Microsoft's message to developers at this year's TechEd is to take a break from learning the latest CTPs and previews...
-- and focus on fully leveraging all the skills they've built over the years.
Developers can be IT departments' "secret weapons," Kawasaki said, if they figure out how to use the tools, skills and packaged applications that their companies acquired in better economic times.
"In a lot of cases, I don't think IT necessarily has to do new things," Kawasaki said. "They already have most of what they need. Now it's just a matter of unlocking it. ... If [developers] are already using a number of the tools they already have, they're light years ahead."
Microsoft pointing to analysts who back up its assertion; one Forrester study reported that upgrading legacy applications and continuing to integrate them is a high priority for many companies.
To that end, Microsoft is taking the opportunity at TechEd to make sure that companies are using Microsoft's resources to their fullest. For instance, a relatively new program called RampUp helps developers learn new technologies based on what they already know, Kawasaki said. RampUp is free and includes topics like SharePoint for Developers and Visual Studio 2005 for the VS 2002 / 2003 developer.
Kawasaki also mentioned BizSpark, a program that gives startups free access to all Microsoft development tools and a free MSDN subscription for up to three years. Microsoft launched BizSpark last year in an effort to lower the barrier of entry for new companies interested in the .NET stack.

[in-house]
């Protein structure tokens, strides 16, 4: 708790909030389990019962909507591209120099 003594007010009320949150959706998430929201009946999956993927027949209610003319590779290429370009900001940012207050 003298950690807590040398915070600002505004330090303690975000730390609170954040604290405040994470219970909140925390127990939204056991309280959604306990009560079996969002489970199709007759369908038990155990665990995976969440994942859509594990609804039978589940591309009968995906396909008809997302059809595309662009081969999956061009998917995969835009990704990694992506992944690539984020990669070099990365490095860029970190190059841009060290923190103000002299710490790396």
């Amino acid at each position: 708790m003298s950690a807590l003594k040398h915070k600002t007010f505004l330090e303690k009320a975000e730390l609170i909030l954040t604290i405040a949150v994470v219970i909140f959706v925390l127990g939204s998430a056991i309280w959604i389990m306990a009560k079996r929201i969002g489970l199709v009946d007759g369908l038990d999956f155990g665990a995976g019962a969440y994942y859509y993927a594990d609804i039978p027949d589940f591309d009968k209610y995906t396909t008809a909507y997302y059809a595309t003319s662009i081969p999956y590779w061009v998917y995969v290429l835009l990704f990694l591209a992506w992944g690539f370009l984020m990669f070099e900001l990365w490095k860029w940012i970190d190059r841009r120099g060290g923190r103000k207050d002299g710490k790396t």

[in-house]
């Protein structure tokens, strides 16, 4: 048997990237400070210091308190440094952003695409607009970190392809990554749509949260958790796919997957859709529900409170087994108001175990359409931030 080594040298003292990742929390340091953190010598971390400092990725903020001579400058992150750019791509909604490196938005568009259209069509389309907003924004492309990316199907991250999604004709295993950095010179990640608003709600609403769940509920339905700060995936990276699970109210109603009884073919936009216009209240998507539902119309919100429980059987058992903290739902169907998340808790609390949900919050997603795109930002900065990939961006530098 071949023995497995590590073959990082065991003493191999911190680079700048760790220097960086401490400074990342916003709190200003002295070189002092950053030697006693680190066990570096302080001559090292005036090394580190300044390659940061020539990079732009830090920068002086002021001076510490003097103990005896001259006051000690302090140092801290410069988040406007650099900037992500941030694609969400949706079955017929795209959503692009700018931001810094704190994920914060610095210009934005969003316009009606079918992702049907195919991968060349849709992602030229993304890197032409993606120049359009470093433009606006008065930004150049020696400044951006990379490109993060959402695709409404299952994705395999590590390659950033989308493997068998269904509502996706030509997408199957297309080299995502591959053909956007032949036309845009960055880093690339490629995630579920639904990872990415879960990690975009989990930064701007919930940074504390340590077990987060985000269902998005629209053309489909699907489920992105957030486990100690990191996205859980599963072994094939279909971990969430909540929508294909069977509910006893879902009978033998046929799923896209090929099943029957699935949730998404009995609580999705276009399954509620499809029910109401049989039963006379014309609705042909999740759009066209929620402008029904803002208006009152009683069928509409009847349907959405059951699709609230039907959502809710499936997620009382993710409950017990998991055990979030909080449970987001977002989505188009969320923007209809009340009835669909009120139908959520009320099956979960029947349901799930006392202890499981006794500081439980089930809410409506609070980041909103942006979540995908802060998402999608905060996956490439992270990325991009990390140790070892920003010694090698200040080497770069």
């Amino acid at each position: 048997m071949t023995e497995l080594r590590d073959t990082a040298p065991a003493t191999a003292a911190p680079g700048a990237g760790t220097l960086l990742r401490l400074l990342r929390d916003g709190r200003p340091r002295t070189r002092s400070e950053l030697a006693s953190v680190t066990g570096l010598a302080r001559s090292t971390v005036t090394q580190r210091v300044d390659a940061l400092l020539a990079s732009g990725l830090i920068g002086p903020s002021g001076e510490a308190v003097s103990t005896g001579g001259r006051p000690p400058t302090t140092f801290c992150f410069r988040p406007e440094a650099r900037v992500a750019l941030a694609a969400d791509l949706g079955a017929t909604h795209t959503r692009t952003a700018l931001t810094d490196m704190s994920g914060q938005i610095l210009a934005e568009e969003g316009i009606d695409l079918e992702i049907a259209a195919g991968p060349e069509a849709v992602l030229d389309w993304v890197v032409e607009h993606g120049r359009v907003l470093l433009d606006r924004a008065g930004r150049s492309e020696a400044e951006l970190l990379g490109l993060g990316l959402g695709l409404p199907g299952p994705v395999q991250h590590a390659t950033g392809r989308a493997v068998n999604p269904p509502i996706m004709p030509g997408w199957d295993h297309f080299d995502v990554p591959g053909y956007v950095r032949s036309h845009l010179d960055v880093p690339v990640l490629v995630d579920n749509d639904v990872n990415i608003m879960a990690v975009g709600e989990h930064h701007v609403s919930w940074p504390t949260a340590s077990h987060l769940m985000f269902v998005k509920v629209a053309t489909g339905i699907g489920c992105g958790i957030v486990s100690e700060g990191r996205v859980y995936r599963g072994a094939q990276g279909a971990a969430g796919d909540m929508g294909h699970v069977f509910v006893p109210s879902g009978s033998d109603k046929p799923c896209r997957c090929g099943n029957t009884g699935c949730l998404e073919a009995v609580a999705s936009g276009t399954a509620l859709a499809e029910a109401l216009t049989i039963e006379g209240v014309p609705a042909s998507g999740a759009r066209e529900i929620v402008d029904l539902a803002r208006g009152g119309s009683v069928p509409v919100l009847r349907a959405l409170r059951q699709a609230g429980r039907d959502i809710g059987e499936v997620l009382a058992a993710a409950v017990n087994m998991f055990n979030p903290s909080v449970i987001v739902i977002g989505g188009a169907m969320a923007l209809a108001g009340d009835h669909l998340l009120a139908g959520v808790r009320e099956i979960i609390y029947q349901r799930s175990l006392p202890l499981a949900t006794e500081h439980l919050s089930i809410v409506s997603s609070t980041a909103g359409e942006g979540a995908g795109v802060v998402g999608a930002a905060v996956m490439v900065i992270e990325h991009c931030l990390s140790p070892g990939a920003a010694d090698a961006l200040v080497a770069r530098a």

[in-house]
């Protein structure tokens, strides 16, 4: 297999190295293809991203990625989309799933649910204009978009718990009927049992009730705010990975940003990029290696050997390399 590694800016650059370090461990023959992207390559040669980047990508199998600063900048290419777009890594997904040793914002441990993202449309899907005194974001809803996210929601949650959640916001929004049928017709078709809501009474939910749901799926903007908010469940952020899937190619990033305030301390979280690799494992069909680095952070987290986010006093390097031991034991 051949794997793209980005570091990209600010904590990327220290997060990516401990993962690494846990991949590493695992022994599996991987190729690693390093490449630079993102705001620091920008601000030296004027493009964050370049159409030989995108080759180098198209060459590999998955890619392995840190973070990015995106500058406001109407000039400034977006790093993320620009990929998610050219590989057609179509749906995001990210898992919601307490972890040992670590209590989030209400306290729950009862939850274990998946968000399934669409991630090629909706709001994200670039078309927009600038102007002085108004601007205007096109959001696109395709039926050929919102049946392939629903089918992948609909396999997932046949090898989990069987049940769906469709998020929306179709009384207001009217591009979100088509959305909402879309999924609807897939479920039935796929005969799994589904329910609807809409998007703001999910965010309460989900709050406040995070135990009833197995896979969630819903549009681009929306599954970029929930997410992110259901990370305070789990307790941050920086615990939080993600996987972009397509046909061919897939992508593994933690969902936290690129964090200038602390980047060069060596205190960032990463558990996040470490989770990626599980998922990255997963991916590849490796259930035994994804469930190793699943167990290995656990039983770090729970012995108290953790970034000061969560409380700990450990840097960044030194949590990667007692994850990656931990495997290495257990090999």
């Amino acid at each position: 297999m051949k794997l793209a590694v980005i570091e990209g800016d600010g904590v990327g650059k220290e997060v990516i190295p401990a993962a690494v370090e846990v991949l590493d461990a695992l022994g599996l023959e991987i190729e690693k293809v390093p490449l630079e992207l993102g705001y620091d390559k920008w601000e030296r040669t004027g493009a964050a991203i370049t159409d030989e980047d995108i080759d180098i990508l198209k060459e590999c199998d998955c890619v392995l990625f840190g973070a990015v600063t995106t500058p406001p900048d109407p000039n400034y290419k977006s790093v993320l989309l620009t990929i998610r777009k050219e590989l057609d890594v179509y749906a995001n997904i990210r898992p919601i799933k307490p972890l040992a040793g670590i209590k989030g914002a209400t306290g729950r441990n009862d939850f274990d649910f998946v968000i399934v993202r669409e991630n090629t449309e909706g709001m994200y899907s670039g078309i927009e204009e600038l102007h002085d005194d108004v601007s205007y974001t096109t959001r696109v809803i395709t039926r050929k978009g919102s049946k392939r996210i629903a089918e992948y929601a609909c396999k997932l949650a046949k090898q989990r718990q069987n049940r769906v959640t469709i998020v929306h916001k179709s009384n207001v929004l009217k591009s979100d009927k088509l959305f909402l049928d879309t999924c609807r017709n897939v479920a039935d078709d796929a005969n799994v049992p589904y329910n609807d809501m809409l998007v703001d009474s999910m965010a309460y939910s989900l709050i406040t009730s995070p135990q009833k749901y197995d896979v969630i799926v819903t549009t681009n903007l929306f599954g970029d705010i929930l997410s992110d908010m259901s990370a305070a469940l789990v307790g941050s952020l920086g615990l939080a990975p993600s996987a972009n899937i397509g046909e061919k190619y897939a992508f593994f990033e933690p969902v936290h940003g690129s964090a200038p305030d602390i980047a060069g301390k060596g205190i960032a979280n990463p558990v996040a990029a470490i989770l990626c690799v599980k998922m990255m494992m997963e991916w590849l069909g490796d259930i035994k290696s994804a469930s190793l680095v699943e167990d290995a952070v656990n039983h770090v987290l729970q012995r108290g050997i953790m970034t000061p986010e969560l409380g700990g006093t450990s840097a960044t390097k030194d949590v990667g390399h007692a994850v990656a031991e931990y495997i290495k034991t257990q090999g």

Windows 7 release date coming soon
But even as Microsoft encouraged developers to make the most of what they already have, the company continued to show off its upcoming Windows 7. Microsoft released the Windows 7 RC last week, and at TechEd it announced that the OS will probably ship in time for the holiday season this year.
Windows 7 has been out as a public beta since January, and its reception has been very positive overall. The OS makes several noticeable changes, particularly around the taskbar, and Microsoft says it also performs better and has a lower memory footprint than Windows Vista.
Windows 7 will also include native touch support, a feature which UI components vendor Infragistics said it's looking into bringing into its components. Although some components translate easily from clicks to taps, others are trickier from a UI perspective.
For instance, users already know how to select multiple items in a select box by holding shift or control as they click, but that doesn't translate naturally to touch screens, said Anthony Lombardo, lead evangelist at Infragistics and Microsoft MVP.
What remains to be seen, though, is how many companies will invest in the Windows 7 if the economy has not picked up significantly by the time it comes out.
Many businesses are more interested in Windows 7 than they were in Vista, and some are planning to upgrade straight from XP to Windows 7, Lombardo said. But "the timeframe on that is still up for grabs," he added.